Wednesday, January 27, 2016

Islamic State sets oil storage tanks onf fire at Ras Lanuf Libya

The Islamic State(IS) has launched more attacks on oil terminals, this time at the Ras Lanauf — sometimes spelled Ras Lanuf or Ras Lanouf — export terminal. Four more oil tanks have been set on fire.

The chair of the Tripoli-based National Oil Company, Mustafa Sanalla, described the resulting fires as a disaster. As many as three million barrels of oil could be set on fire. Obviously, IS is not seeking to use the oil facilities as a source of revenue. They are seeking to deprive the Libyan new UN-brokered Government of National Accord (GNA), or the two rivals, the internationally-recognized House of Representatives (HoR) based in Tobruk or the western-based General National Congress (GNC) of any revenue from oil.
Sanalla claimed firemen had been unable to reach the fires because of battles between the Islamic State fighters and the Petroleum Facilities Guard (PFG) militia led by Ibrahim Jadhran. The Libyan National Army commanded by Khalifa Haftar appear not to be involved as Jadhran is at odds with Haftar. Mustafa claimed that for much of the day tanks 5, 9, 10 and 12 had burned unchecked. Sanalla was angry at this further loss, as the NOC had hired a Greek tanker to remove the 490,000 barrels of oil that remained at the tank farm.
Jadhran refused to allow the tanker to load the oil. Jadrahn has shut down Ras Lanauf, along with other export terminals he controls at Sidra, Brega, and Zuetina for most of the last two years. He insists only tankers registered with the rival eastern-based National Oil Company be allowed to load oil. So far the international community has refused to deal with the break-away company. However, recently Egypt signed a contract with the eastern company even as the new GNA comes into being which will insist on having a monopoly of oil exports, I expect. The NOC said that the situation in Ras Lanauf was catastrophic for the environment.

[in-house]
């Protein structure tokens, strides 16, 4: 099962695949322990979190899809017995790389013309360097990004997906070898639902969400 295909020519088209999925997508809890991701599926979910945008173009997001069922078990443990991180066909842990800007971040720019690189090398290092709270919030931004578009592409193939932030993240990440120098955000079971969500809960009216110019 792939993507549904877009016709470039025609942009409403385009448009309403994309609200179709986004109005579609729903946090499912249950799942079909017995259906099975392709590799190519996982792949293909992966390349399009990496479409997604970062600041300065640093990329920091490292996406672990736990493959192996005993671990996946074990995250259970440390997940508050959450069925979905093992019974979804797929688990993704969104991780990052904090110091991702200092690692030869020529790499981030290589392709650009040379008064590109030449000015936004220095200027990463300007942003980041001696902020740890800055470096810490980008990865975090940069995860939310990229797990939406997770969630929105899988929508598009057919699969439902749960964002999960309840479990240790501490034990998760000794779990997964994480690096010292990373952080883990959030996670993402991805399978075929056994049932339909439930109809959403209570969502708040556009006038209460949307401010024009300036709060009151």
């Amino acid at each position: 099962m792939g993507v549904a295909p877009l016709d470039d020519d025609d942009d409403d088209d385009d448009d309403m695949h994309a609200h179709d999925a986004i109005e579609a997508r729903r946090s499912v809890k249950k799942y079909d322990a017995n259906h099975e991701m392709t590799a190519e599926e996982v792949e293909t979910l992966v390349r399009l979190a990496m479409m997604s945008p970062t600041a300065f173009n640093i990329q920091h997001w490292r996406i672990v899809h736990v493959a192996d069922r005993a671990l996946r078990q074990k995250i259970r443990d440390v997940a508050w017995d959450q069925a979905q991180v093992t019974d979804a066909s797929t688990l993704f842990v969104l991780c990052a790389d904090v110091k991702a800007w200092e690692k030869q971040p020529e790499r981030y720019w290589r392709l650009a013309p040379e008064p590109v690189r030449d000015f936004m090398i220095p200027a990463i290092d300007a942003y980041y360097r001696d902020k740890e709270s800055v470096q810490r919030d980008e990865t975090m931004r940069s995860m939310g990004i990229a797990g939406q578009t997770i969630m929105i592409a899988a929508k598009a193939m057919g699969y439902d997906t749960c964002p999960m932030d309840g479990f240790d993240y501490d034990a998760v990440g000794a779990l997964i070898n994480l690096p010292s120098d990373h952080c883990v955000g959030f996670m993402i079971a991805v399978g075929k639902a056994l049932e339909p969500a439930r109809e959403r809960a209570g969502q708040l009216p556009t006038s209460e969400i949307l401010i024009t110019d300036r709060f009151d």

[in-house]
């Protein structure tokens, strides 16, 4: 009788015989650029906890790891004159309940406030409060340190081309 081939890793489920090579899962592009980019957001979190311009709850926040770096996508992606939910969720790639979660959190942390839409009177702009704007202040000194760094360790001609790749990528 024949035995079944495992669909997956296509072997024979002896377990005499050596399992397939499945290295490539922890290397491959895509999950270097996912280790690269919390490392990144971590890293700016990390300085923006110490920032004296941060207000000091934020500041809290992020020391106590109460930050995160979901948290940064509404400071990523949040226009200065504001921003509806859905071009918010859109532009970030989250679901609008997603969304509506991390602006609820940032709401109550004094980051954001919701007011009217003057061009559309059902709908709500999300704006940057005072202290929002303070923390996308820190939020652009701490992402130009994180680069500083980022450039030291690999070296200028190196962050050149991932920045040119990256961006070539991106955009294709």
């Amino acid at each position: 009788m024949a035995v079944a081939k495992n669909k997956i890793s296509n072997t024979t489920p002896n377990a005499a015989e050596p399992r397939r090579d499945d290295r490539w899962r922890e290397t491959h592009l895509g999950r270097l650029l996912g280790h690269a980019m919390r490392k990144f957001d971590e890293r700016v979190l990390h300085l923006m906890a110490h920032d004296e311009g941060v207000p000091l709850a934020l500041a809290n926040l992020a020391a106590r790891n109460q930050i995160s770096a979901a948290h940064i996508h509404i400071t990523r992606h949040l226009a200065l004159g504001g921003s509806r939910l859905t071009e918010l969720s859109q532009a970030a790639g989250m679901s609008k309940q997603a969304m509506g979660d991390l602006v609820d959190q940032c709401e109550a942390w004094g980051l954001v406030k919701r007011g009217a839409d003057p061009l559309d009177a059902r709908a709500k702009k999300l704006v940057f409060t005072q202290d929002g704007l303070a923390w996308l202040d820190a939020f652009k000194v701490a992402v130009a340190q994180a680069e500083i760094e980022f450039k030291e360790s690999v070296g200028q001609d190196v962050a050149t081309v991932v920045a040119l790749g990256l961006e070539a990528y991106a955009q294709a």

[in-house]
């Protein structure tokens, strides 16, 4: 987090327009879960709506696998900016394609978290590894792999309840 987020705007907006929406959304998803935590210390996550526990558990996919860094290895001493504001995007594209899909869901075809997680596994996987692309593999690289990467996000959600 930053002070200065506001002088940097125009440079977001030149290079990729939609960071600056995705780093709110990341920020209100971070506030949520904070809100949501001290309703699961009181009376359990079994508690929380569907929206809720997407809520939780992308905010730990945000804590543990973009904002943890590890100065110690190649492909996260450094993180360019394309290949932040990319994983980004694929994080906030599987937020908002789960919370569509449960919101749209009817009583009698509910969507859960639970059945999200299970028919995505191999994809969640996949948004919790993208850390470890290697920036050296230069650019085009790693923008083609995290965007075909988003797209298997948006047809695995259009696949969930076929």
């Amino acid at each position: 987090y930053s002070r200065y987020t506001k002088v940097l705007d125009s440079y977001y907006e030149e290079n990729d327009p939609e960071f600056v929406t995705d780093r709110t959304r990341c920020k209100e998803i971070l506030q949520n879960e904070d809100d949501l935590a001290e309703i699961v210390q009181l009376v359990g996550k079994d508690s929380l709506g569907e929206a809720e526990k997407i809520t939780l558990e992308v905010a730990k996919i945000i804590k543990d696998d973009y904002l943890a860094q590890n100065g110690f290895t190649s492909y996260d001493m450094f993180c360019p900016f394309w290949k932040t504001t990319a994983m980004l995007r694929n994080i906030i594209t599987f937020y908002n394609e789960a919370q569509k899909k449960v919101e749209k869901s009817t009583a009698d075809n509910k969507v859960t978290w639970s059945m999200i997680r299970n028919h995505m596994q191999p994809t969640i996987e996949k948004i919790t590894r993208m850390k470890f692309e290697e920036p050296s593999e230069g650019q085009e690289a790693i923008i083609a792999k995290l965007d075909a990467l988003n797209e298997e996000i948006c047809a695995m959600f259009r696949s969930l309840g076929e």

Reports about the situation do not yet give a clear picture of what happened. It is unclear whether the Petroleum Facilities Guard (PFG) were able to repel the attackers. After the January 4 attack on Sidra's main checkpoint the PFG claimed to have regained control of the port. However, IS published a photo, that showed a heavily-armed terrorist standing behind what they claimed was an undamaged tank at the Sidra tank complex.
Bloomberg reports Sanalla as saying that up to three million barrels of crude oil are at risk of being burnt and that the attacks had destroyed electricity towers and cables supporting industrial areas and residencies. This may include oil at sites other than Ras Lanauf. Another source claims there are 13 storage tanks at Ras Lanauf with a capacity of 6.5 million barrels. Bloomberg reports on Libyan oil production: It’s now the smallest producer in the Organization of Petroleum Exporting Countries, producing 362,000 barrels a day.The Wall Street journal claims that Libya’s contribution to the Organization of Petroleum Exporting Countries was just 0.06 percent in 2015. While loss of production from Libya may not have all that much effect on the global oil market the loss of revenue could be disastrous for an already suffering Libyan economy. The Islamic State attacks will generate even more pressure from the international community for Libyans to support the new UN-brokered Government of National Accord.

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